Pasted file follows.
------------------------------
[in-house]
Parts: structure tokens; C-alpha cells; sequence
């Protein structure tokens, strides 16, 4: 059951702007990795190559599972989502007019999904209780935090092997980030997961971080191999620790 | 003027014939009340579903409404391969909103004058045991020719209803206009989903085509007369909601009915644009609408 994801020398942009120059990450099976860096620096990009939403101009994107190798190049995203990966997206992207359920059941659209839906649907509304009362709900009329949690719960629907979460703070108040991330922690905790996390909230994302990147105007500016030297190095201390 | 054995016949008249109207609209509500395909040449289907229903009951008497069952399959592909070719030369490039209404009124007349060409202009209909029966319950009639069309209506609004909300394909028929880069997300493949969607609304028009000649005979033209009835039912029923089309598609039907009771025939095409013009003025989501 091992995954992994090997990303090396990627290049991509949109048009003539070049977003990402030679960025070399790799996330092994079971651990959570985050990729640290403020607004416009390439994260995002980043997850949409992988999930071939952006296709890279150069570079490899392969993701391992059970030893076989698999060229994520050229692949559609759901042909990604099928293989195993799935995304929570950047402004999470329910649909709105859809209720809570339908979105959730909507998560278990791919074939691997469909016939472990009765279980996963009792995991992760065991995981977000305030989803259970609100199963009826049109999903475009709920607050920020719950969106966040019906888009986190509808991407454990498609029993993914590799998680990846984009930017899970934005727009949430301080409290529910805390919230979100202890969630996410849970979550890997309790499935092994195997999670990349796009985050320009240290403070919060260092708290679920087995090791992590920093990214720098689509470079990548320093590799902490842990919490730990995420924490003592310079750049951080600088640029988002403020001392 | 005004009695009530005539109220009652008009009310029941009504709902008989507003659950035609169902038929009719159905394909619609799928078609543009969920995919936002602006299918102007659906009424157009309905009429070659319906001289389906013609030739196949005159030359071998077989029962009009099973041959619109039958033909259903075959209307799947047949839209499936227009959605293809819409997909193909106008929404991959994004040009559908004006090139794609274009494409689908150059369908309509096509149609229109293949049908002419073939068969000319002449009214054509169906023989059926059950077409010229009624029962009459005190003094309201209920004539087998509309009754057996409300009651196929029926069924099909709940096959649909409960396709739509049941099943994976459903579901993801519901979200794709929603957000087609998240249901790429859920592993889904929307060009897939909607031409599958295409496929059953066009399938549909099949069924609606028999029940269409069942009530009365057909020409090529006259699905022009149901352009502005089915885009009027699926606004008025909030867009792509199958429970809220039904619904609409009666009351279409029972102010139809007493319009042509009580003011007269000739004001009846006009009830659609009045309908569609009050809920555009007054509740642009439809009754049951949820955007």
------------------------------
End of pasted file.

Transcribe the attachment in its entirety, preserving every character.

[in-house]
Parts: structure tokens; C-alpha cells; sequence
């Protein structure tokens, strides 16, 4: 059951702007990795190559599972989502007019999904209780935090092997980030997961971080191999620790 | 003027014939009340579903409404391969909103004058045991020719209803206009989903085509007369909601009915644009609408 994801020398942009120059990450099976860096620096990009939403101009994107190798190049995203990966997206992207359920059941659209839906649907509304009362709900009329949690719960629907979460703070108040991330922690905790996390909230994302990147105007500016030297190095201390 | 054995016949008249109207609209509500395909040449289907229903009951008497069952399959592909070719030369490039209404009124007349060409202009209909029966319950009639069309209506609004909300394909028929880069997300493949969607609304028009000649005979033209009835039912029923089309598609039907009771025939095409013009003025989501 091992995954992994090997990303090396990627290049991509949109048009003539070049977003990402030679960025070399790799996330092994079971651990959570985050990729640290403020607004416009390439994260995002980043997850949409992988999930071939952006296709890279150069570079490899392969993701391992059970030893076989698999060229994520050229692949559609759901042909990604099928293989195993799935995304929570950047402004999470329910649909709105859809209720809570339908979105959730909507998560278990791919074939691997469909016939472990009765279980996963009792995991992760065991995981977000305030989803259970609100199963009826049109999903475009709920607050920020719950969106966040019906888009986190509808991407454990498609029993993914590799998680990846984009930017899970934005727009949430301080409290529910805390919230979100202890969630996410849970979550890997309790499935092994195997999670990349796009985050320009240290403070919060260092708290679920087995090791992590920093990214720098689509470079990548320093590799902490842990919490730990995420924490003592310079750049951080600088640029988002403020001392 | 005004009695009530005539109220009652008009009310029941009504709902008989507003659950035609169902038929009719159905394909619609799928078609543009969920995919936002602006299918102007659906009424157009309905009429070659319906001289389906013609030739196949005159030359071998077989029962009009099973041959619109039958033909259903075959209307799947047949839209499936227009959605293809819409997909193909106008929404991959994004040009559908004006090139794609274009494409689908150059369908309509096509149609229109293949049908002419073939068969000319002449009214054509169906023989059926059950077409010229009624029962009459005190003094309201209920004539087998509309009754057996409300009651196929029926069924099909709940096959649909409960396709739509049941099943994976459903579901993801519901979200794709929603957000087609998240249901790429859920592993889904929307060009897939909607031409599958295409496929059953066009399938549909099949069924609606028999029940269409069942009530009365057909020409090529006259699905022009149901352009502005089915885009009027699926606004008025909030867009792509199958429970809220039904619904609409009666009351279409029972102010139809007493319009042509009580003011007269000739004001009846006009009830659609009045309908569609009050809920555009007054509740642009439809009754049951949820955007």